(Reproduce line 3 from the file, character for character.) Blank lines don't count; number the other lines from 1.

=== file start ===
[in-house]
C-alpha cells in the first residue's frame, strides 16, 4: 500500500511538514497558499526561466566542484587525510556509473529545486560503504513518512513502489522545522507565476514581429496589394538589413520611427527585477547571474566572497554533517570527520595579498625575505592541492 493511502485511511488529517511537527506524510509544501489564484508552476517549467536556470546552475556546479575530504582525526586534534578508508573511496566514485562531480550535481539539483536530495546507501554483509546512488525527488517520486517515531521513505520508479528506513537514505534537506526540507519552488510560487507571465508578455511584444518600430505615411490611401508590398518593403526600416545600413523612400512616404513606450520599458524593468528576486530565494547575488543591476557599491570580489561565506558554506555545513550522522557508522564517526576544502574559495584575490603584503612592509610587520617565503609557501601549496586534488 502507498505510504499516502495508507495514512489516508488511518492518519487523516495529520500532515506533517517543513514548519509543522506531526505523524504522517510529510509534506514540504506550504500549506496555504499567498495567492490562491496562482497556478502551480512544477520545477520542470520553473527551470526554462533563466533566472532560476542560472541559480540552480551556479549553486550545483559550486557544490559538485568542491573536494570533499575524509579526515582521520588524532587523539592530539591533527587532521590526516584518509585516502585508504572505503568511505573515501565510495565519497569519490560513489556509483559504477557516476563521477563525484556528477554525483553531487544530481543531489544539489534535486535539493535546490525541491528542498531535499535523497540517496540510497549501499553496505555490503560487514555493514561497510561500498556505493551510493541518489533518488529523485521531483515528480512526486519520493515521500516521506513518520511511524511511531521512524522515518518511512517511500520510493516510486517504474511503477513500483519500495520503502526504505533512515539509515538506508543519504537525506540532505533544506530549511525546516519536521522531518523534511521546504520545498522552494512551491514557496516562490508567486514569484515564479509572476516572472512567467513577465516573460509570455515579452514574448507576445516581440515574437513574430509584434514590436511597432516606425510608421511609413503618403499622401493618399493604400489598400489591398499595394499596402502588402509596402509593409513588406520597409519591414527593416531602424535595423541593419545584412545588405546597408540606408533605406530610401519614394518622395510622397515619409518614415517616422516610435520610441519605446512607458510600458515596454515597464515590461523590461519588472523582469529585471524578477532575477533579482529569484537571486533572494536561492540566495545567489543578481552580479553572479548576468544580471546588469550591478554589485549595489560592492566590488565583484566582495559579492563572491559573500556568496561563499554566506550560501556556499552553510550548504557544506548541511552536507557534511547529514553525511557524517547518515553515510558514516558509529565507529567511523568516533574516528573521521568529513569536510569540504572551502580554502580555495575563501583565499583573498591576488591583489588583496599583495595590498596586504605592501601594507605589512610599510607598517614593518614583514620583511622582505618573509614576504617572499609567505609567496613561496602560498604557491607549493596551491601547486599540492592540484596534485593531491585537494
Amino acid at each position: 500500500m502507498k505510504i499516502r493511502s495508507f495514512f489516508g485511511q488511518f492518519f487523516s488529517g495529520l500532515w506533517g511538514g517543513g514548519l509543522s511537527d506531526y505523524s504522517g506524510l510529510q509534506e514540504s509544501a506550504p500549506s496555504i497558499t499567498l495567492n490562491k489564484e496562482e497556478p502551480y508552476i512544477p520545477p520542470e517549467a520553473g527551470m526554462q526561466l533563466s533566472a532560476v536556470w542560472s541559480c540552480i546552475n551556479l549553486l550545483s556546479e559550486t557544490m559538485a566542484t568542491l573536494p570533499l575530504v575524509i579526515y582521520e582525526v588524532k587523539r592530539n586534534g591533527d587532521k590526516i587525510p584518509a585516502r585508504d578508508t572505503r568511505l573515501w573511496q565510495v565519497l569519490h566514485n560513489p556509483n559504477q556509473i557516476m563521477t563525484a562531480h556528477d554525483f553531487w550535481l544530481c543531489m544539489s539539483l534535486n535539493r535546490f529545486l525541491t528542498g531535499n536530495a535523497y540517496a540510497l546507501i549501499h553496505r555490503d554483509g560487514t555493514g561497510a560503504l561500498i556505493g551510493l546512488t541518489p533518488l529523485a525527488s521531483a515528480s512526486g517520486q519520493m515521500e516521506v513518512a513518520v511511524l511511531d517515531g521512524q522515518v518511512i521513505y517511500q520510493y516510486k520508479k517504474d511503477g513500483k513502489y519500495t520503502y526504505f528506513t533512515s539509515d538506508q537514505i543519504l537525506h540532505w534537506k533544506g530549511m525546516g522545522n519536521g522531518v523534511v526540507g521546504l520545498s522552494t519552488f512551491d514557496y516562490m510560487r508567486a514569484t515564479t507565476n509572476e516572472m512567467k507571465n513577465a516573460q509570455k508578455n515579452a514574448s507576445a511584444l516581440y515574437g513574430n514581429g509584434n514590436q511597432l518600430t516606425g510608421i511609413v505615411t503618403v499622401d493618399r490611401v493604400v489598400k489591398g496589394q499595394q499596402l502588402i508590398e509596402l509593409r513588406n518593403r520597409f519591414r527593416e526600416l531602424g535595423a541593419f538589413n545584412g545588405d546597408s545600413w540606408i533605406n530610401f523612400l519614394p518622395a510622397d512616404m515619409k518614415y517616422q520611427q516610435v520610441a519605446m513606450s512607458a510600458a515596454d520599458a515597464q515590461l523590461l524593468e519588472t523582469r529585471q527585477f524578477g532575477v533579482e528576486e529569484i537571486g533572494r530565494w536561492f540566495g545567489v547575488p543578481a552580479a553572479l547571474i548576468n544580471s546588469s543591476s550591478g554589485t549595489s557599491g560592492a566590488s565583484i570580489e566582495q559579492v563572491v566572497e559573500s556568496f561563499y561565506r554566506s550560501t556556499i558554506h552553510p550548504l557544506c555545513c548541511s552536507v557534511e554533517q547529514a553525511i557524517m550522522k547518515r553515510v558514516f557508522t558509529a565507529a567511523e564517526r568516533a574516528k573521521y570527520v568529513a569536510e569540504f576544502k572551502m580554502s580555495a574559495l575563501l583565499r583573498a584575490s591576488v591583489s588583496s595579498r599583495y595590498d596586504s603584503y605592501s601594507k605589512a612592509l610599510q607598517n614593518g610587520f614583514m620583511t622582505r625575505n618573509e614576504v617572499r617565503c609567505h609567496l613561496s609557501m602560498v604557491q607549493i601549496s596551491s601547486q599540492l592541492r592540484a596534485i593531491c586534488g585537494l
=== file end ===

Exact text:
Amino acid at each position: 500500500m502507498k505510504i499516502r493511502s495508507f495514512f489516508g485511511q488511518f492518519f487523516s488529517g495529520l500532515w506533517g511538514g517543513g514548519l509543522s511537527d506531526y505523524s504522517g506524510l510529510q509534506e514540504s509544501a506550504p500549506s496555504i497558499t499567498l495567492n490562491k489564484e496562482e497556478p502551480y508552476i512544477p520545477p520542470e517549467a520553473g527551470m526554462q526561466l533563466s533566472a532560476v536556470w542560472s541559480c540552480i546552475n551556479l549553486l550545483s556546479e559550486t557544490m559538485a566542484t568542491l573536494p570533499l575530504v575524509i579526515y582521520e582525526v588524532k587523539r592530539n586534534g591533527d587532521k590526516i587525510p584518509a585516502r585508504d578508508t572505503r568511505l573515501w573511496q565510495v565519497l569519490h566514485n560513489p556509483n559504477q556509473i557516476m563521477t563525484a562531480h556528477d554525483f553531487w550535481l544530481c543531489m544539489s539539483l534535486n535539493r535546490f529545486l525541491t528542498g531535499n536530495a535523497y540517496a540510497l546507501i549501499h553496505r555490503d554483509g560487514t555493514g561497510a560503504l561500498i556505493g551510493l546512488t541518489p533518488l529523485a525527488s521531483a515528480s512526486g517520486q519520493m515521500e516521506v513518512a513518520v511511524l511511531d517515531g521512524q522515518v518511512i521513505y517511500q520510493y516510486k520508479k517504474d511503477g513500483k513502489y519500495t520503502y526504505f528506513t533512515s539509515d538506508q537514505i543519504l537525506h540532505w534537506k533544506g530549511m525546516g522545522n519536521g522531518v523534511v526540507g521546504l520545498s522552494t519552488f512551491d514557496y516562490m510560487r508567486a514569484t515564479t507565476n509572476e516572472m512567467k507571465n513577465a516573460q509570455k508578455n515579452a514574448s507576445a511584444l516581440y515574437g513574430n514581429g509584434n514590436q511597432l518600430t516606425g510608421i511609413v505615411t503618403v499622401d493618399r490611401v493604400v489598400k489591398g496589394q499595394q499596402l502588402i508590398e509596402l509593409r513588406n518593403r520597409f519591414r527593416e526600416l531602424g535595423a541593419f538589413n545584412g545588405d546597408s545600413w540606408i533605406n530610401f523612400l519614394p518622395a510622397d512616404m515619409k518614415y517616422q520611427q516610435v520610441a519605446m513606450s512607458a510600458a515596454d520599458a515597464q515590461l523590461l524593468e519588472t523582469r529585471q527585477f524578477g532575477v533579482e528576486e529569484i537571486g533572494r530565494w536561492f540566495g545567489v547575488p543578481a552580479a553572479l547571474i548576468n544580471s546588469s543591476s550591478g554589485t549595489s557599491g560592492a566590488s565583484i570580489e566582495q559579492v563572491v566572497e559573500s556568496f561563499y561565506r554566506s550560501t556556499i558554506h552553510p550548504l557544506c555545513c548541511s552536507v557534511e554533517q547529514a553525511i557524517m550522522k547518515r553515510v558514516f557508522t558509529a565507529a567511523e564517526r568516533a574516528k573521521y570527520v568529513a569536510e569540504f576544502k572551502m580554502s580555495a574559495l575563501l583565499r583573498a584575490s591576488v591583489s588583496s595579498r599583495y595590498d596586504s603584503y605592501s601594507k605589512a612592509l610599510q607598517n614593518g610587520f614583514m620583511t622582505r625575505n618573509e614576504v617572499r617565503c609567505h609567496l613561496s609557501m602560498v604557491q607549493i601549496s596551491s601547486q599540492l592541492r592540484a596534485i593531491c586534488g585537494l